Tuesday, April 16, 2024

Musician and comedian Rob Potylo talks with his imaginary friend Locrius in episode 25 of “Quiet Desperation” — the last episode of the reality sitcom to be made for the Web before it moves to MyTV.

The local Web-based reality sitcom “Quiet Desperation” is going off the air, kind of, only to take to the actual air. Musician and comedian Rob Potylo, the founder and star of the series, and director Warren Lynch said Friday they are ending the Web series with the latest episode and restarting it in December on MyTV, where it can reach a potential 2.4 million people.

The series follows Potylo and a staggering number of other cast members — most playing exaggerated versions of themselves — as they pursue artistic, financial and romantic success in the Boston area. (Potylo has long fought for Boston to claim its spot as a creative hub alongside New York and Los Angeles, rather than having artists leave for those cities to “make it.” And Lynch is proud, and disappointed, to note the show is the area’s only totally homegrown comedy or drama.)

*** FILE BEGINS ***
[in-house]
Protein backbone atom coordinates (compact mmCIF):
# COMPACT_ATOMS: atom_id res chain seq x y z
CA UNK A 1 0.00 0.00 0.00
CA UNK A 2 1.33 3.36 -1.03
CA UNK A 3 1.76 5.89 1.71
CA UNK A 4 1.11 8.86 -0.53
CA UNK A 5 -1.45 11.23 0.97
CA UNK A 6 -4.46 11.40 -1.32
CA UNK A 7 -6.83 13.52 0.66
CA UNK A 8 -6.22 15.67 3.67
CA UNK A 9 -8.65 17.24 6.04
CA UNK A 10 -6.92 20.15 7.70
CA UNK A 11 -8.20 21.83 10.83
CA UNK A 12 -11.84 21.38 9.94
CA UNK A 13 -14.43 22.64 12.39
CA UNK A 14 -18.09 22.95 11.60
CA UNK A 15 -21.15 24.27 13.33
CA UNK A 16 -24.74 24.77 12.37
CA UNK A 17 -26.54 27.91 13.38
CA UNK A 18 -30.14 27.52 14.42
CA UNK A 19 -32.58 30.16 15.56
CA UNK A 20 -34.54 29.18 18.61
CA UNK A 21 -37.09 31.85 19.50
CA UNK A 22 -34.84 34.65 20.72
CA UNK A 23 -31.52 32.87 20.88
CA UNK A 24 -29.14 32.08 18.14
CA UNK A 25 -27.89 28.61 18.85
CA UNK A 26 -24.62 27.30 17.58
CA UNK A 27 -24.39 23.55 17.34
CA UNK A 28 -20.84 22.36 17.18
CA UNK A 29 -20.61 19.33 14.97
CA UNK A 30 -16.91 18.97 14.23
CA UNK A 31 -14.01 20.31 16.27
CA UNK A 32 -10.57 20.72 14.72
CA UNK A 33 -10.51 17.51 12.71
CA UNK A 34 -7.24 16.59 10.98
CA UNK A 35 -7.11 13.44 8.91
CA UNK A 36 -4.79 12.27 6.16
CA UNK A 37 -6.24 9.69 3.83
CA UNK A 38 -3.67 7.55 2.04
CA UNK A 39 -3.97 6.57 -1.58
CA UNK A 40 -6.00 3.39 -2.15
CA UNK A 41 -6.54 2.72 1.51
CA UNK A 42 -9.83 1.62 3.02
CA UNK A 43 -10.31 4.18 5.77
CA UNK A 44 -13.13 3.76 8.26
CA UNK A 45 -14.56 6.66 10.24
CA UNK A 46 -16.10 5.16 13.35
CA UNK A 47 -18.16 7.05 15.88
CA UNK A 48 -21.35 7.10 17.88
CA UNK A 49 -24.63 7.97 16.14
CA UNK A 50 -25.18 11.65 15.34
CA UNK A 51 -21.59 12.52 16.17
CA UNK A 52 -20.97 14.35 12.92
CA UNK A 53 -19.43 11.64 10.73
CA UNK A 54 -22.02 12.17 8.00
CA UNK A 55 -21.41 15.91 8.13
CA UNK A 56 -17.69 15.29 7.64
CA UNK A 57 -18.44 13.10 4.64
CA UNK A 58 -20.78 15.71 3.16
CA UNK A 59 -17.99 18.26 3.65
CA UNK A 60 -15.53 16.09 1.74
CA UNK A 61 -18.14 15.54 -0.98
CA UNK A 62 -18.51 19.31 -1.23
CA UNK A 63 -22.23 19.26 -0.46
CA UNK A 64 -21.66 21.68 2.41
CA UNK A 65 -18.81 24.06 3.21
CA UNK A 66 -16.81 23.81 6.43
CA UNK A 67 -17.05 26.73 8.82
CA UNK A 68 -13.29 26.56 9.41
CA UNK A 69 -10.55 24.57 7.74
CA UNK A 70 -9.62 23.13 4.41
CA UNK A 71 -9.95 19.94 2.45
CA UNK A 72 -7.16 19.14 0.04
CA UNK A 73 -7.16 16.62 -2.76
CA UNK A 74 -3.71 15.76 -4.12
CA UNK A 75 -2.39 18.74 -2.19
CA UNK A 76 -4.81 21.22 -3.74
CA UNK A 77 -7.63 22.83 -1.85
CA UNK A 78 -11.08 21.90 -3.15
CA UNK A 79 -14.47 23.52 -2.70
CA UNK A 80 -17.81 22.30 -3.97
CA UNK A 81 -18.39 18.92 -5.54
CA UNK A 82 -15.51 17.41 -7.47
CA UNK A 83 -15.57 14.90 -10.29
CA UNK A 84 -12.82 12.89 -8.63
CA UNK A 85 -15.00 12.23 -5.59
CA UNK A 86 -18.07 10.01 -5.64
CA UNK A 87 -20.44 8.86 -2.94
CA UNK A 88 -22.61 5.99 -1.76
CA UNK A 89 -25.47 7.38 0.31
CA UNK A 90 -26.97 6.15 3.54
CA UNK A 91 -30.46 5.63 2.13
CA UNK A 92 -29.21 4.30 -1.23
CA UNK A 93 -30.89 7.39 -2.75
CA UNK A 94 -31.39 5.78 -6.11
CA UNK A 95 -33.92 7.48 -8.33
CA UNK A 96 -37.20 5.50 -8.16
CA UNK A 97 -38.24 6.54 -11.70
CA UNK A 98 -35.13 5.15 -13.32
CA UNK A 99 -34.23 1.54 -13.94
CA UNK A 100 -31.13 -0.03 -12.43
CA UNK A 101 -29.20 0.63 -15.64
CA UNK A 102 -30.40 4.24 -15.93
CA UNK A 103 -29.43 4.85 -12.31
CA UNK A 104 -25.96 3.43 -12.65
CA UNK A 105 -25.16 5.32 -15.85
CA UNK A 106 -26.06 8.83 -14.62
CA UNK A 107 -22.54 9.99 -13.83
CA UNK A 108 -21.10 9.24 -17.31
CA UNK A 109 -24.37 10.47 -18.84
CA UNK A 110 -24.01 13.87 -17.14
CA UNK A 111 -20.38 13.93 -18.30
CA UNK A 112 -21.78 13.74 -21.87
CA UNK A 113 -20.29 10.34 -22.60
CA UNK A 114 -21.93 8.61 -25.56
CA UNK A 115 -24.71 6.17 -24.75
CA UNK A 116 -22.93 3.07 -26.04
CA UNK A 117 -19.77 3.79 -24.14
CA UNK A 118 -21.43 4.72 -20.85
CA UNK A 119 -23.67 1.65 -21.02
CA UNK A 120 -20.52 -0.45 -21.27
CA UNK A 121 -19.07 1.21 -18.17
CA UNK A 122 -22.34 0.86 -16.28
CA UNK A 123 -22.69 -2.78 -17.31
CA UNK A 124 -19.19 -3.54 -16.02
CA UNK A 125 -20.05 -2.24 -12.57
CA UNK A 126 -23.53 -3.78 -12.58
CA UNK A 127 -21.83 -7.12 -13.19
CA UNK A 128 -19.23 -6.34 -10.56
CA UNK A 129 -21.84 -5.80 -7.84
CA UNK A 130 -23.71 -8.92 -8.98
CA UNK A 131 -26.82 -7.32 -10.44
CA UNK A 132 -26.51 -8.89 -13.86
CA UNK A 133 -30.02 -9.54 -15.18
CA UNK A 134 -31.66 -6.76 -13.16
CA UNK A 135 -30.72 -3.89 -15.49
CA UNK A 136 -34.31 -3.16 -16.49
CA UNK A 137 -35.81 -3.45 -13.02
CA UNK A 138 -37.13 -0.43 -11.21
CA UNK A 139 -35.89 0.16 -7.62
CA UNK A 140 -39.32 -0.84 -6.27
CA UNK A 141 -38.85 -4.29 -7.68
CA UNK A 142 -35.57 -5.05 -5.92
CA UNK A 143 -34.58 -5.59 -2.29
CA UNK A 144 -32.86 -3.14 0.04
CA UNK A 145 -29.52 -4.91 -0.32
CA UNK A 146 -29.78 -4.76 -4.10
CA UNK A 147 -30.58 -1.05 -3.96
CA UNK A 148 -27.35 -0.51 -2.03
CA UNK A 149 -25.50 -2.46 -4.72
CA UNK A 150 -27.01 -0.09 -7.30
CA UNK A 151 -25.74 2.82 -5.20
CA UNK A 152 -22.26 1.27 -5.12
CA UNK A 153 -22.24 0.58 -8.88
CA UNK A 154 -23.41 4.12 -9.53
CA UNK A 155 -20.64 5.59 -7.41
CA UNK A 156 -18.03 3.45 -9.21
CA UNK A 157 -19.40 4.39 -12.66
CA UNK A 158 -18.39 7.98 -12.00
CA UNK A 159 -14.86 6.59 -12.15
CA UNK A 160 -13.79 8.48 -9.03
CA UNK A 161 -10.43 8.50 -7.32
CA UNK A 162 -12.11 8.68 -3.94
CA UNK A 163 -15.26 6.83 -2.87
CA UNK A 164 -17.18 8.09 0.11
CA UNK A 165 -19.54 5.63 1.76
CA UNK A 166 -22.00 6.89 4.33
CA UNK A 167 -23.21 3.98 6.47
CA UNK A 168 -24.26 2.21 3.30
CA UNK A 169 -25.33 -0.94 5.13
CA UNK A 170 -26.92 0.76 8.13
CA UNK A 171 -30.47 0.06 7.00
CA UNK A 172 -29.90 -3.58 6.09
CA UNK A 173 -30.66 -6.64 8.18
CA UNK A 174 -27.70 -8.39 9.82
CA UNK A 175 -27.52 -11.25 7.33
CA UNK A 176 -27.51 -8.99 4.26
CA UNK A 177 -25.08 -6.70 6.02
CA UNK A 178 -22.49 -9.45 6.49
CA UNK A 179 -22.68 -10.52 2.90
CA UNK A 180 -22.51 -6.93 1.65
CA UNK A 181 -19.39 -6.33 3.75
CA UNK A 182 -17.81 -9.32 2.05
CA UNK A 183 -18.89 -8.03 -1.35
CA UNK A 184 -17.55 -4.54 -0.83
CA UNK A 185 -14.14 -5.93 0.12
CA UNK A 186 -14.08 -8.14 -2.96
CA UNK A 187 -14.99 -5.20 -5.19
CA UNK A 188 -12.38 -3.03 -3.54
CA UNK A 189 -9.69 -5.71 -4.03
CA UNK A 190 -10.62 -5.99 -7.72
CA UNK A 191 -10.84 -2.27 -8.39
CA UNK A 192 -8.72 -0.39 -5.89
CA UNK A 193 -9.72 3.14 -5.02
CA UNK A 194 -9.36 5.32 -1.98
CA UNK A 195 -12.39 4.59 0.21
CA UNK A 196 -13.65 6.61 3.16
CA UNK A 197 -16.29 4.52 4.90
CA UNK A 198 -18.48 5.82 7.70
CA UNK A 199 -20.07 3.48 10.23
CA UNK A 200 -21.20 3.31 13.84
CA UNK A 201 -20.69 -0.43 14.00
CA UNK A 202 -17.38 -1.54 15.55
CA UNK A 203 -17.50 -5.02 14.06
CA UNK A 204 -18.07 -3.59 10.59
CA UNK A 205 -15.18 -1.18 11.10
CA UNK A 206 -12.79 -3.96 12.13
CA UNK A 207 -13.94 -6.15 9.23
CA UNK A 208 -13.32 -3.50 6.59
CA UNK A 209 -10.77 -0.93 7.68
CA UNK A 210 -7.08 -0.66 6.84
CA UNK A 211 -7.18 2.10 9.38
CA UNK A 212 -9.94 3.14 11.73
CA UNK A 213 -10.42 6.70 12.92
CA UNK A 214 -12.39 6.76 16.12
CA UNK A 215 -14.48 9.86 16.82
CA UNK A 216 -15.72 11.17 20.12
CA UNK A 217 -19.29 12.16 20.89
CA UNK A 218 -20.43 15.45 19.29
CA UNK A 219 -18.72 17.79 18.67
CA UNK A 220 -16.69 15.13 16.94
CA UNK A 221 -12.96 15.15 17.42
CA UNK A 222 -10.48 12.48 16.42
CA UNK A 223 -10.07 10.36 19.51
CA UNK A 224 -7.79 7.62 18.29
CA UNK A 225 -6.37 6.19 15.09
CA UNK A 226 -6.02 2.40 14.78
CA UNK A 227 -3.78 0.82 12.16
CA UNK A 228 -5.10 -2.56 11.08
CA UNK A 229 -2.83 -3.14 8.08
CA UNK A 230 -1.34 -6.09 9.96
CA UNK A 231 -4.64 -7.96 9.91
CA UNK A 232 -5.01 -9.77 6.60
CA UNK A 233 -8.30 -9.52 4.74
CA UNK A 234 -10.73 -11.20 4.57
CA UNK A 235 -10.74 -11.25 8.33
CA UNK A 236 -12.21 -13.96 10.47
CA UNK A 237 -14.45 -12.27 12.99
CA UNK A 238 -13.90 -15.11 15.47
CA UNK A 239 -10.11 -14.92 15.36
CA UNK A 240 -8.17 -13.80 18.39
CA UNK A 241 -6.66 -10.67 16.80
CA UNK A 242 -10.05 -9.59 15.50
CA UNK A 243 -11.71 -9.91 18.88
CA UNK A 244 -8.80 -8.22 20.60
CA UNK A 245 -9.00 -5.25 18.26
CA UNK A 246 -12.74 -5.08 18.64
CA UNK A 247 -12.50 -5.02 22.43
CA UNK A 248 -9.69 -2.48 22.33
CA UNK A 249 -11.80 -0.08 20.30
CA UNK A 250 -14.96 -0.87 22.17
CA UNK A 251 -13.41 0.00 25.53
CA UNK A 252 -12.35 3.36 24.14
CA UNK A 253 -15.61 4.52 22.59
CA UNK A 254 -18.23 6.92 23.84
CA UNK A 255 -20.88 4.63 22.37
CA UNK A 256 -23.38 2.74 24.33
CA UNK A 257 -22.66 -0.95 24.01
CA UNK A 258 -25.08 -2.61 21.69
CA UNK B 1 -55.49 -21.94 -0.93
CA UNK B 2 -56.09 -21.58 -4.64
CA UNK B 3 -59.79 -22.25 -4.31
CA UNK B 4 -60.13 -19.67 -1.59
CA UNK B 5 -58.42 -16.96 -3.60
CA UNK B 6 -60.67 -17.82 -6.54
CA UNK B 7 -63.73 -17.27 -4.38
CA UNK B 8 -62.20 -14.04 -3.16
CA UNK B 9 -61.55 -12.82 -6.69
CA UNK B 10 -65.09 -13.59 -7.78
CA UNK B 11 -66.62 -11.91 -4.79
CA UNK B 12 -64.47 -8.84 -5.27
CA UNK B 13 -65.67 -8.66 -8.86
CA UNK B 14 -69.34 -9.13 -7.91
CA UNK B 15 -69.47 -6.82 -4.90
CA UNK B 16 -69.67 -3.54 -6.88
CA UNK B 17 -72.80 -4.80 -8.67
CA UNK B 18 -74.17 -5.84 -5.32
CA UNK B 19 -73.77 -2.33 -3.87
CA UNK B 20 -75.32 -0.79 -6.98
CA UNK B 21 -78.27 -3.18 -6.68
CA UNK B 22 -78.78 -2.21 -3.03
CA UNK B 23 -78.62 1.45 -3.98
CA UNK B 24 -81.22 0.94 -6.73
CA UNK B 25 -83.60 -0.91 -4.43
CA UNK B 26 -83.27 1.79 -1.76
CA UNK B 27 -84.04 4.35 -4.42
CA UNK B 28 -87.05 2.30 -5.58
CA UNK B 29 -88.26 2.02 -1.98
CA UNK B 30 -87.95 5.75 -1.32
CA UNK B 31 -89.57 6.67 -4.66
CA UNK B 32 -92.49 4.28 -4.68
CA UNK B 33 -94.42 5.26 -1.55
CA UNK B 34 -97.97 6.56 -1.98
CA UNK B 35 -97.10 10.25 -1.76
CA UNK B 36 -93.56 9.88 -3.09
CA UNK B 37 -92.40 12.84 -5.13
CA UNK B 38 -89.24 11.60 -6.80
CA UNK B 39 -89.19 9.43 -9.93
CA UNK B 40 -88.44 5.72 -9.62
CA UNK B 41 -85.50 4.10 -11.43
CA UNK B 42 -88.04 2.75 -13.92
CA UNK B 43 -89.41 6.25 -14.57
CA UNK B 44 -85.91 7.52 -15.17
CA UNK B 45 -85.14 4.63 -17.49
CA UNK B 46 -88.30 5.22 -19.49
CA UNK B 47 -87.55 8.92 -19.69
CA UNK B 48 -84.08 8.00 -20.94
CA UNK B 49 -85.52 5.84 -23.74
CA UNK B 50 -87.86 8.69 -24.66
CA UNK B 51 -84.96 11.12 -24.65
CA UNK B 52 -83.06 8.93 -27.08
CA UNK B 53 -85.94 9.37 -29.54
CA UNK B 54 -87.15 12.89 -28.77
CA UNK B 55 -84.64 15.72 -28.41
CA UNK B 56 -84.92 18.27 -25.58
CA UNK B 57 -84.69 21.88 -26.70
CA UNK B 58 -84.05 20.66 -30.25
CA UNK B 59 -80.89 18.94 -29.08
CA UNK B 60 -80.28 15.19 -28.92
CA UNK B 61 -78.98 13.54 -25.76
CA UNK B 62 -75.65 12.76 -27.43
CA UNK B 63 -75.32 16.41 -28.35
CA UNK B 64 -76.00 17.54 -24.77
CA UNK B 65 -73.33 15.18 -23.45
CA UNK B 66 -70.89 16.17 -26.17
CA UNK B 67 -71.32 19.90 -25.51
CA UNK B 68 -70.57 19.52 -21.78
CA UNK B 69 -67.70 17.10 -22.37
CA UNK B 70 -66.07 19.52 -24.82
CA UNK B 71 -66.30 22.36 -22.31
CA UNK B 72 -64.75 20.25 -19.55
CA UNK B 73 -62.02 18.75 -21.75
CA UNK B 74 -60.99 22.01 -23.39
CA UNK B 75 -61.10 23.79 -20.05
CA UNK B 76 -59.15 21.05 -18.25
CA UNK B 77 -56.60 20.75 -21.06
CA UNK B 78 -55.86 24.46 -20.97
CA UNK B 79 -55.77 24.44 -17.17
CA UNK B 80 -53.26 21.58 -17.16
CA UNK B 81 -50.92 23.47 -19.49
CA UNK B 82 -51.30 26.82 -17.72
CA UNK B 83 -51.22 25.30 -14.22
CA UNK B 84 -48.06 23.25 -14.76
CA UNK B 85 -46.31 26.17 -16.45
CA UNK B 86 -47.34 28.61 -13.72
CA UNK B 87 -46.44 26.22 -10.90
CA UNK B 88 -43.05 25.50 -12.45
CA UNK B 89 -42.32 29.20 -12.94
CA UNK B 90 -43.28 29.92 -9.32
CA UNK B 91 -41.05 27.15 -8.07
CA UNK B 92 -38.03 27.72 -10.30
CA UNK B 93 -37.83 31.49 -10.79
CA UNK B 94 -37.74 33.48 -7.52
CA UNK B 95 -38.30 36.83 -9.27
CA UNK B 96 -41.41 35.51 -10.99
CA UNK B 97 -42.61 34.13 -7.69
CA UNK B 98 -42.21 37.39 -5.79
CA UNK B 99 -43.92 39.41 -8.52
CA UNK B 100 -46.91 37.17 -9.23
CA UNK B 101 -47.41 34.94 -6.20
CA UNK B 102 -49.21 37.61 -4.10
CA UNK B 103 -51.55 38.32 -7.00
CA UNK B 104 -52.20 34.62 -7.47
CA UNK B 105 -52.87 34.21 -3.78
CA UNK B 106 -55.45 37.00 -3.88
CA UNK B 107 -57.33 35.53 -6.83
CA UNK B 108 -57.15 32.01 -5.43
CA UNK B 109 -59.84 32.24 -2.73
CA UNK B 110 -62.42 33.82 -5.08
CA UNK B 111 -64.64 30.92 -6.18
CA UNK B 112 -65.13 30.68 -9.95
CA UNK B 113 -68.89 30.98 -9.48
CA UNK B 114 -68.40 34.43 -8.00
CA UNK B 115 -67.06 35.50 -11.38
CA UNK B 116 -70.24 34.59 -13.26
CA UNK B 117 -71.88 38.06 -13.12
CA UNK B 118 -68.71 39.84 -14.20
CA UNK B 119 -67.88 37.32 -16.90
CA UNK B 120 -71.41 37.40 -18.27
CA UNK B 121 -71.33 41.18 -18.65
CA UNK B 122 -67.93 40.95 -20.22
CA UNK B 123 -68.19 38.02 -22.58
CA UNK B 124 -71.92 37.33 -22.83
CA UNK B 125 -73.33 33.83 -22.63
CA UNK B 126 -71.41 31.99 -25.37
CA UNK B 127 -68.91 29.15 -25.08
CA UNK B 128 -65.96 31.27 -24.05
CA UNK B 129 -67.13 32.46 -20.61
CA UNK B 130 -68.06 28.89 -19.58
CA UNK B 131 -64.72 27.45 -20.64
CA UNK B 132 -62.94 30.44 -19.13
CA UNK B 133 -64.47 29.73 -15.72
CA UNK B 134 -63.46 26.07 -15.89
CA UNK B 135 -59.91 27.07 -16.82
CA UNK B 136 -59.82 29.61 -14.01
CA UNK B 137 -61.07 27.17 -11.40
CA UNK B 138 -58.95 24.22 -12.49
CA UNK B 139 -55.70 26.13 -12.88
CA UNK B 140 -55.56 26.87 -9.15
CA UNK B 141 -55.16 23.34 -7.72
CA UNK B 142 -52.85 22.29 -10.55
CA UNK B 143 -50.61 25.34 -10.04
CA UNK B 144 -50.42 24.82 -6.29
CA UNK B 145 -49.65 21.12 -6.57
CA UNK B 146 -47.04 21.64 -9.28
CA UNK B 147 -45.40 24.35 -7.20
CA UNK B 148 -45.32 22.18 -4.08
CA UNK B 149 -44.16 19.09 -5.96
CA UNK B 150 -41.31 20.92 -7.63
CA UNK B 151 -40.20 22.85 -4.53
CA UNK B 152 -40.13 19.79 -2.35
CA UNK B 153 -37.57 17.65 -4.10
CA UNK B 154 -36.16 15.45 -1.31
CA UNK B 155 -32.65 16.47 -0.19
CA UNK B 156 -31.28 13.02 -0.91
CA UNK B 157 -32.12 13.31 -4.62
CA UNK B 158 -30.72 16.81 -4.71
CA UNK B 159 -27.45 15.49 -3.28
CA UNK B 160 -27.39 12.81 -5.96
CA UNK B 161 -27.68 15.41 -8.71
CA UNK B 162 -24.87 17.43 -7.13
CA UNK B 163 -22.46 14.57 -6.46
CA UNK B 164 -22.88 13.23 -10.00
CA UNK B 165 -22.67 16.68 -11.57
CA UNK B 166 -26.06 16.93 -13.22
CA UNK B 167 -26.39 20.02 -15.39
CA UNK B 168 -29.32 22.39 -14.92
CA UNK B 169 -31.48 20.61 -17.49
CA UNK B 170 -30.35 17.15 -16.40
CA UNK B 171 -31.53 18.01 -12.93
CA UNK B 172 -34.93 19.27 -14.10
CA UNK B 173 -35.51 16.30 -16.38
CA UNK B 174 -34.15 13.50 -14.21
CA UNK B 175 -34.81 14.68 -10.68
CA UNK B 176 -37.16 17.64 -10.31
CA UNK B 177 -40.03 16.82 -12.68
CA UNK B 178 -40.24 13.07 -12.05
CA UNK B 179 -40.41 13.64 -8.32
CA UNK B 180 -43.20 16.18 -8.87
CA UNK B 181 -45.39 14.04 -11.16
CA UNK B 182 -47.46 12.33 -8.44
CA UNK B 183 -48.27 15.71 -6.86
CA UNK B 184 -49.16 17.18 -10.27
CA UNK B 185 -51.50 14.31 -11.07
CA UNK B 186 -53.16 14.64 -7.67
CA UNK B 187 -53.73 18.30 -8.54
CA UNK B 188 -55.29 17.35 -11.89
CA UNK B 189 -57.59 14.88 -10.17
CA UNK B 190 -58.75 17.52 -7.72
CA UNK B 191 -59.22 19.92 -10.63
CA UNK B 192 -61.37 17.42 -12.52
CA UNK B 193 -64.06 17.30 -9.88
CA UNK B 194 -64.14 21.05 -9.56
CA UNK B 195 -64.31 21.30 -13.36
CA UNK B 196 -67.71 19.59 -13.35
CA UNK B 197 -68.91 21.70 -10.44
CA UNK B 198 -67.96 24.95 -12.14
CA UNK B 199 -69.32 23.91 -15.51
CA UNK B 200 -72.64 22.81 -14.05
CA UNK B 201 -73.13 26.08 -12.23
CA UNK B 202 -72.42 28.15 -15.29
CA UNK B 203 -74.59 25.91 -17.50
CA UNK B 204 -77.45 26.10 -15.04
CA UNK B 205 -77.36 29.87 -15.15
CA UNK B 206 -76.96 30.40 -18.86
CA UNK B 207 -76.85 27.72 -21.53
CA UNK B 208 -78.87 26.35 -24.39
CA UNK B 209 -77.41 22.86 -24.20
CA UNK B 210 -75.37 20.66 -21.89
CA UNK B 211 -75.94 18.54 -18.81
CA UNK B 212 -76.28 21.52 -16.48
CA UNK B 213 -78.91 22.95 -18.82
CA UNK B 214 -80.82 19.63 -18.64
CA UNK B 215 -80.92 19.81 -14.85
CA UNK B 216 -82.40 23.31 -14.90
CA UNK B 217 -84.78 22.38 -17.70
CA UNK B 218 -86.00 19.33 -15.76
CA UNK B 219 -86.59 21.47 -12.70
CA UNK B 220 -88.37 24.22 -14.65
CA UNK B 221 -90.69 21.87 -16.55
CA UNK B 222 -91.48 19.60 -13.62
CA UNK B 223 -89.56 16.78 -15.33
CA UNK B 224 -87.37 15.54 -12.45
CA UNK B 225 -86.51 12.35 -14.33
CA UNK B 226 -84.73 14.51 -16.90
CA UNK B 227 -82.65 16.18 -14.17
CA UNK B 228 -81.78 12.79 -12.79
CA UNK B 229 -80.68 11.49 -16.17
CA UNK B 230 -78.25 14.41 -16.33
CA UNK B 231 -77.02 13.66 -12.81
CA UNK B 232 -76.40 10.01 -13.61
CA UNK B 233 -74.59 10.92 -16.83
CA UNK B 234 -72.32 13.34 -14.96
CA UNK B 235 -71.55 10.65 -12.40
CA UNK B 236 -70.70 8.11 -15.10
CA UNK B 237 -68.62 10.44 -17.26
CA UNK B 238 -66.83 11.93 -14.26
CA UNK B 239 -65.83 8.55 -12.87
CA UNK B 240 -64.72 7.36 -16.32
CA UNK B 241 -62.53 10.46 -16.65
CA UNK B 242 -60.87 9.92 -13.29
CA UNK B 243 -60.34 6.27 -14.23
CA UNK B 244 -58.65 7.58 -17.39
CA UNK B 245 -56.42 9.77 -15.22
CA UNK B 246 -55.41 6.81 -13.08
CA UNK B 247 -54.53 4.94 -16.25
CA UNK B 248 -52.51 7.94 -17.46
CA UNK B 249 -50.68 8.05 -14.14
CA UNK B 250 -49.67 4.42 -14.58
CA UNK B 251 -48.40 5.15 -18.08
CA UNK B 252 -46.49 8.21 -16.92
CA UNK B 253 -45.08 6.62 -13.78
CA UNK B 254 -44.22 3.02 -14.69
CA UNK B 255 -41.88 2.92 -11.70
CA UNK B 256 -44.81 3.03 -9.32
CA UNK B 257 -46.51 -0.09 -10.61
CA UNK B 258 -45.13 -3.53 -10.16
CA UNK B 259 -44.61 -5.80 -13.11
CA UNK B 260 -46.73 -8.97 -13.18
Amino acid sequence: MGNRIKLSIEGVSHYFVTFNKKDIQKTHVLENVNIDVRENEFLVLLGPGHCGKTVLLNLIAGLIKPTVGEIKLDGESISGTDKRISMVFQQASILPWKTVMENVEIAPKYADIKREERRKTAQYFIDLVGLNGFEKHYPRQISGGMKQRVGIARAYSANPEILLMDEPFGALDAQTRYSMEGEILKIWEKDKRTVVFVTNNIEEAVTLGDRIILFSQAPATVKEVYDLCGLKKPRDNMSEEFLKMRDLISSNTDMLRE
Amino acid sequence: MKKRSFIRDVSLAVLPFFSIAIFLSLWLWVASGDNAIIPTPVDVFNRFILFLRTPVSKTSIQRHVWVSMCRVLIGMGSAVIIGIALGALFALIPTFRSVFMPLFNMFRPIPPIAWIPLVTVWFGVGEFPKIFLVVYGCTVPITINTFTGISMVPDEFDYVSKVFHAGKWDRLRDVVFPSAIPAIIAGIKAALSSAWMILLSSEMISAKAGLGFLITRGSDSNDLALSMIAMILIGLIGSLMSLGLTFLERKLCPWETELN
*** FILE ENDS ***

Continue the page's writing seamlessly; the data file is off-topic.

The series is scheduled to air at 11 p.m. Fridays starting Christmas Day, Lynch said. Episodes are to premiere every other week, then repeat in the week between.

Shows repeat more frequently with greater popularity, said Lynch, citing the frequency with which “Boston Boxing” replays.

“I’m sure we’ll get better ratings than ‘Boston Boxing,’” he said.

While there is a quietd.com, the show was crafted to appear on YouTube, meaning episodes have generally been five to 10 minutes long. The MyTV episodes will appear in half-hour slots, starting with material from the 25 finished Web shows recut into 12 to 18 shows in the broadcast format. New shows are already plotted, he said, and there should be even better continuity, although people shouldn’t expect significant changes in tone to the loose, funny, semi-improvised show.

“It’s like ‘Robot Chicken.’ They care about continuity, but people are watching to laugh,” Lynch said.

MyTV can be found on Channel 18 on Cambridge satellite and cable stations.